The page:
ICSA Today 2020 Vol. 11 No. 3, pg. 11-15
Recovery for My Children and Myself
In 2003, I was shocked to find out that the movement I had been immersed in for 25 years was a cult. Margaret Irons published a story on geftakysassembly.com written by the granddaughter of the leader, Geftakys, in which she detailed the abuse her family suffered from her father, his family, and the assembly where they lived. Nebraska assembly leaders warned members not to go on this website because it was full of lies. I was inspired to investigate more when a friend stated that she had given many years of her life to this group, and she wanted to find out what the truth was.
One night after a prayer meeting, my husband and older children were alarmed to find me reading the granddaughter’s story. I explained why I was reading her story and also shared it with them. After reading this, I had so many more questions, which I discussed with my husband, an assembly leader, and with wives of the other leaders. I went to one more meeting, where I was shunned by my “friends” and followed by a leader until I left.
The truth is, I had been perplexed for years by the fact that life for our family did not work, and I continually looked for answers to the turmoil we faced. We were taught that full salvation awaited those who implicitly obeyed God by blindly obeying those in authority (church leaders, husbands, parents). This teaching kept me from trusting my own instincts. I now understood that we were involved in a cult, and I wanted to leave. My husband’s response was to continue praying about whether we should leave the assembly. I finally told him I was leaving with our children—with or without him. He agreed to come with us and look for a healthy church.
After leaving the assembly, I began talking with Margaret Irons, the moderator of the geftakysassembly.com website. She recommended the International Cultic Studies Association (ICSA) and Wellspring Christian Recovery Center as excellent recovery resources. We also found a wholesome evangelical church, where we met supportive friends. I confided in a friend that if only I would change, my husband (who was such a nice, kind person) would be different. I will never forget her words, stating that what he was doing to my children and me was not nice. The assembly taught that the way to a full salvation in heaven was obedience. If the wife obeyed her husband correctly, the children would be obedient, and the husband would be wise; any problems in a family were attributed to the wife’s disobedience, the husband’s lack of leadership, or a combination of the two. Once we left the closed world of the assembly, I began to trust my own God-given intuition and instincts.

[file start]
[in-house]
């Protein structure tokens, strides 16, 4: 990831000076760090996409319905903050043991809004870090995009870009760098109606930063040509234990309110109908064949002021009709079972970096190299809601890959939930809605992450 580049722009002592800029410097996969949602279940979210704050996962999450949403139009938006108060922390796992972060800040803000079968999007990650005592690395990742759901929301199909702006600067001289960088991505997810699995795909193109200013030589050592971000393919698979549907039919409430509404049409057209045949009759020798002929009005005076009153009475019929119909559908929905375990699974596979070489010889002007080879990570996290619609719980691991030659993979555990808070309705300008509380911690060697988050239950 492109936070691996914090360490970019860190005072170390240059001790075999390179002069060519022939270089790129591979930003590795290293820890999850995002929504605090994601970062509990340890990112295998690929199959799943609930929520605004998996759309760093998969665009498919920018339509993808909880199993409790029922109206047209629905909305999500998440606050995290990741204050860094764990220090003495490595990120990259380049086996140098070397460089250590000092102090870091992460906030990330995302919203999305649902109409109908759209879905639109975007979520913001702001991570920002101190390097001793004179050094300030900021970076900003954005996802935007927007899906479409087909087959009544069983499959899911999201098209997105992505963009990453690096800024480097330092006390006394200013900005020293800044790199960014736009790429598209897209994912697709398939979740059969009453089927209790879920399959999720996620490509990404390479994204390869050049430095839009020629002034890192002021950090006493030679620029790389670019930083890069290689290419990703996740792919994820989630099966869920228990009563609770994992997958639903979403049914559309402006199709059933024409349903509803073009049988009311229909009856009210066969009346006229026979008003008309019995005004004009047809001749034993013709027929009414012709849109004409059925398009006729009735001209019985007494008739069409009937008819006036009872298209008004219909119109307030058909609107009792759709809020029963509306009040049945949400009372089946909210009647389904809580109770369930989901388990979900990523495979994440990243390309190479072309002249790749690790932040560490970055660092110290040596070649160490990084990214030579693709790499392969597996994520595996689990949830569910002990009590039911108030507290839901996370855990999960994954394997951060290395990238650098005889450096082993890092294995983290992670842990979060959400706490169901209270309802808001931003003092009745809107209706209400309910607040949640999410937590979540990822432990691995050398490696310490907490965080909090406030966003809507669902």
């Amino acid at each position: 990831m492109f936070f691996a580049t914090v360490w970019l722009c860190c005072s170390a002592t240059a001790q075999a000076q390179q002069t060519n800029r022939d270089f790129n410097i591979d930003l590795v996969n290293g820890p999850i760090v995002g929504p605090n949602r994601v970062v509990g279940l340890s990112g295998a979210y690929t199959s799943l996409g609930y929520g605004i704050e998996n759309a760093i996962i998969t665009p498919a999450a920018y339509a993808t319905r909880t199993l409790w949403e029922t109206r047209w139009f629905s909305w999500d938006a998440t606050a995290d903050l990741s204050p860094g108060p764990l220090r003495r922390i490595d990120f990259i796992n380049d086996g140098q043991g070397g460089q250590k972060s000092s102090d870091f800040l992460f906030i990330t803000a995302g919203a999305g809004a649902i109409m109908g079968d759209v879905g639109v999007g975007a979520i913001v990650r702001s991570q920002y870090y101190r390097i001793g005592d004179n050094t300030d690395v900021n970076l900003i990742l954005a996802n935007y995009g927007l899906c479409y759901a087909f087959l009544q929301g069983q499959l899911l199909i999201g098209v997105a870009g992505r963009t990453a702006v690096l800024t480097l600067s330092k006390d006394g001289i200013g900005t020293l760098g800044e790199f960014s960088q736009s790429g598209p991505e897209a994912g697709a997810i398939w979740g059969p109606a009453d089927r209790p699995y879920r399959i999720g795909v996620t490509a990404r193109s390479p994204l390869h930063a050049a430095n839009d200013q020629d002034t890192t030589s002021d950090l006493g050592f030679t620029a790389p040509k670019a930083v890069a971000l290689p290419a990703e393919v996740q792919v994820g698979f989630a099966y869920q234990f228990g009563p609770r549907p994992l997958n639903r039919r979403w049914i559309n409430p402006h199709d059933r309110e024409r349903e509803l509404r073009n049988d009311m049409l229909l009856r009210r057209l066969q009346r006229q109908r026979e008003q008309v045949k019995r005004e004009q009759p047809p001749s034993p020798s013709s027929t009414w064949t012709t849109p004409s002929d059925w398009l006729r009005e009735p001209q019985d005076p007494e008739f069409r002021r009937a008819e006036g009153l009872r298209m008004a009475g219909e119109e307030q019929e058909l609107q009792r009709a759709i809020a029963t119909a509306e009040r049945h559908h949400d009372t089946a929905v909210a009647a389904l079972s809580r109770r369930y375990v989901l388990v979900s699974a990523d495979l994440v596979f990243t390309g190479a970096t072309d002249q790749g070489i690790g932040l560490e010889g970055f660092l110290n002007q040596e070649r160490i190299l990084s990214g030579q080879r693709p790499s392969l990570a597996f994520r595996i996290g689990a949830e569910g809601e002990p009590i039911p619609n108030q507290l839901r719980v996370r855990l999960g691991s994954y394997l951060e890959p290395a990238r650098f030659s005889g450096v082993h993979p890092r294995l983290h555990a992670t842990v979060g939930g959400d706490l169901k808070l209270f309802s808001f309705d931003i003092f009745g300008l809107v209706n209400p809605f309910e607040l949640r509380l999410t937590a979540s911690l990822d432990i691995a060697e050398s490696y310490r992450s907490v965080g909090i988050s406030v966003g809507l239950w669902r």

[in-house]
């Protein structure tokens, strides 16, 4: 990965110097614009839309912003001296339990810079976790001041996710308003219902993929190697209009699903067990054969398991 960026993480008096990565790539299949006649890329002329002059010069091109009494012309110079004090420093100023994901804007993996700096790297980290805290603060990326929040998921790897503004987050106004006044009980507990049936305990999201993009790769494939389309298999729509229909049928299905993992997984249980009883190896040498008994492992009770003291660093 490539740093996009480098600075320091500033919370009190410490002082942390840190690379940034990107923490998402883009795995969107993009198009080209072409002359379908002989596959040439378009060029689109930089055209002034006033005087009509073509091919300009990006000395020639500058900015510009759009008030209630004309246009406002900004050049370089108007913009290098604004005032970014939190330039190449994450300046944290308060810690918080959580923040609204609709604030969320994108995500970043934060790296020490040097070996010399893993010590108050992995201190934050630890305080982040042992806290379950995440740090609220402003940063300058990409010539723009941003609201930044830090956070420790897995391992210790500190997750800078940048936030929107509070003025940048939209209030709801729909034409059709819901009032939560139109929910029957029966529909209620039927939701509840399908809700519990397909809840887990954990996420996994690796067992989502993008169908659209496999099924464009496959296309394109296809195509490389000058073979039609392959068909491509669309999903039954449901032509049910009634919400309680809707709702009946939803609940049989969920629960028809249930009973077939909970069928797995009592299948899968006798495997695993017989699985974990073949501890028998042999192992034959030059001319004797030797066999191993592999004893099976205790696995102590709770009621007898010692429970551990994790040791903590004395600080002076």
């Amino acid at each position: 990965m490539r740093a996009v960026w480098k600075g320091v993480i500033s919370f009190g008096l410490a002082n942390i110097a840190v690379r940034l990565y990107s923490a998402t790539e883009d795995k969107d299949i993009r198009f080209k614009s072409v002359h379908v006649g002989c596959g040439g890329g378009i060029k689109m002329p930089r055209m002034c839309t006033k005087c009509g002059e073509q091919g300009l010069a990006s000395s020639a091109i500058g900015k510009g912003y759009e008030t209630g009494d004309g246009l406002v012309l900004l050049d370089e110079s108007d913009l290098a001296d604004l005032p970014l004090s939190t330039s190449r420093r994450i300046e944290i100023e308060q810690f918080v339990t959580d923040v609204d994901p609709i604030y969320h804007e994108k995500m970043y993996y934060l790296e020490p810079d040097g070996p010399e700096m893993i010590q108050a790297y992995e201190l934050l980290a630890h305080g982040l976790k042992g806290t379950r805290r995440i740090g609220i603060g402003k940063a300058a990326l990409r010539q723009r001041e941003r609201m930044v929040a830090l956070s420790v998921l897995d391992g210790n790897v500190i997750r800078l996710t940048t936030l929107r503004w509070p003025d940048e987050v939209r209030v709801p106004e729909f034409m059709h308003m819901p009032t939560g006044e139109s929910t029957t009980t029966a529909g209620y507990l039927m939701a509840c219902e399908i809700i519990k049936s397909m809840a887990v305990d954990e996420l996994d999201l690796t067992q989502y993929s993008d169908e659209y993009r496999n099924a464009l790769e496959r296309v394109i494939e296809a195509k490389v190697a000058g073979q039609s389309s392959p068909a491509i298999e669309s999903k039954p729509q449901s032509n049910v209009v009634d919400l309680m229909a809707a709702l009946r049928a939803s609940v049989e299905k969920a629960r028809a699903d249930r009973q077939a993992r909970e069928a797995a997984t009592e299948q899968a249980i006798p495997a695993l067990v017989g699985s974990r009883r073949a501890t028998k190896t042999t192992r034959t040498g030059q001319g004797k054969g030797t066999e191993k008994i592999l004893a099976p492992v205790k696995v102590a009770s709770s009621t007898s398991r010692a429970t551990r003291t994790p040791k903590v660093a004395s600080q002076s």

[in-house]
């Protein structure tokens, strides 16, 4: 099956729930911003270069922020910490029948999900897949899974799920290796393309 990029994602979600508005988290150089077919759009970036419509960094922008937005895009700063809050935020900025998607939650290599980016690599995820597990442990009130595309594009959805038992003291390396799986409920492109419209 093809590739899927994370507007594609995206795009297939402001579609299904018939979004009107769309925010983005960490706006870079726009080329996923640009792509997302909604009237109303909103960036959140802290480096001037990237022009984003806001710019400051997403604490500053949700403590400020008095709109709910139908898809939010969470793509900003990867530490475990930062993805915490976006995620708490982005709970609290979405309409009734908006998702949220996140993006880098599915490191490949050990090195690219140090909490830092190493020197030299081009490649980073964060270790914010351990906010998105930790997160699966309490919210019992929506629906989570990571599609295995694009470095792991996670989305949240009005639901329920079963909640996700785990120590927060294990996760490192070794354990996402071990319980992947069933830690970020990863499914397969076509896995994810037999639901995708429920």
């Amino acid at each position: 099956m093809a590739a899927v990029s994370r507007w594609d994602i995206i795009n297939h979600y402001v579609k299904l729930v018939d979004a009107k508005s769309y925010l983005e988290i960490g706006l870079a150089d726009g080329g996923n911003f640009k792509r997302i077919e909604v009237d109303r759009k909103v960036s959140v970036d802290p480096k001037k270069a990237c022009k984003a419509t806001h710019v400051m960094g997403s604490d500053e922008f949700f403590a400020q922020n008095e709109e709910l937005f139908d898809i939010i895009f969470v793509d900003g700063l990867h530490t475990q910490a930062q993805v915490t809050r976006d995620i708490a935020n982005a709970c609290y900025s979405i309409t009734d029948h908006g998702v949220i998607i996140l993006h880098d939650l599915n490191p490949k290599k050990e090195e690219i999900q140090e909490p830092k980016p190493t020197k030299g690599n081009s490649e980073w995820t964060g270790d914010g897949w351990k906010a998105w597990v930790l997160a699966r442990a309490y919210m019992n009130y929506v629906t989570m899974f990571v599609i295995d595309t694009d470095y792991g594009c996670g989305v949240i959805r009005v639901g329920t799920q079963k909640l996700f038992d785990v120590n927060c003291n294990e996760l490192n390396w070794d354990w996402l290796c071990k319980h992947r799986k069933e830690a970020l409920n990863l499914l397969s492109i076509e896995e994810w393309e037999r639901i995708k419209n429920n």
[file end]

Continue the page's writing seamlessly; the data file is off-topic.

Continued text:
We saw an evangelical counselor, who made things harder for our family because of his ignorance regarding power and control as it relates to trauma. Later, I found a Christian couple (who worked out of their church) who were able to identify ways in which the cultic trauma was impacting my husband and my present situations and relationships.
As my older children became involved with the youth group in our new church, they were ready to leave the cultic world and transition into modern society. This transition was harder for me, and my husband did not want to change. He physically left the assembly, but he never let go of the assembly mindset. Together, my children and I left the closed world of the assembly. We worked through our differences under the guidance of an evolving, healthy support system. My feelings at that time were best expressed by Gladys Knight in “Midnight Train to Georgia”: “I’d rather live in [their] world than live without [them] in mine” (Midnight Train, 1973).
Quite a while before we went to Wellspring, my oldest, kind-hearted daughter began acting out a lot. I knew if she was struggling in this manner, then something was terribly wrong at our house. One day, she looked at me and asked, “How long are you going to put up with this guy because I would really like to have a normal dad”? I knew my husband was not good for me, but I felt he was good for my children. Now, for the first time, I realized he was not good for them either. The more I realized how assembly life had hurt my children, the more desperate I was to find a way for them to have the life they deserved. At that time, my daughter and I tried to find her a suitable counselor, but we did not find anyone in the evangelical world sufficient for her level of trauma.
Many months later, I contacted ICSA and asked whether they had a counselor near us. They gave me Dr. Lois Svoboda’s contact information. She and I talked on the phone, and soon I went to meet with her. She offered to see me and my husband (if he wanted to come), pro bono, if we were able to come to her town to meet. Every week through all kinds of weather, I drove my old car to see her (my husband rarely went). My discussions with Lois were invaluable. She recommended we go to Wellspring in Ohio, but the idea seemed out of reach to me because of the cost. She brought it up a couple more times and mentioned they had scholarships, so I began looking into the possibility of going there. Donors from ICSA and some of my family members helped us raise the funds for seven of my children and me to go to this program.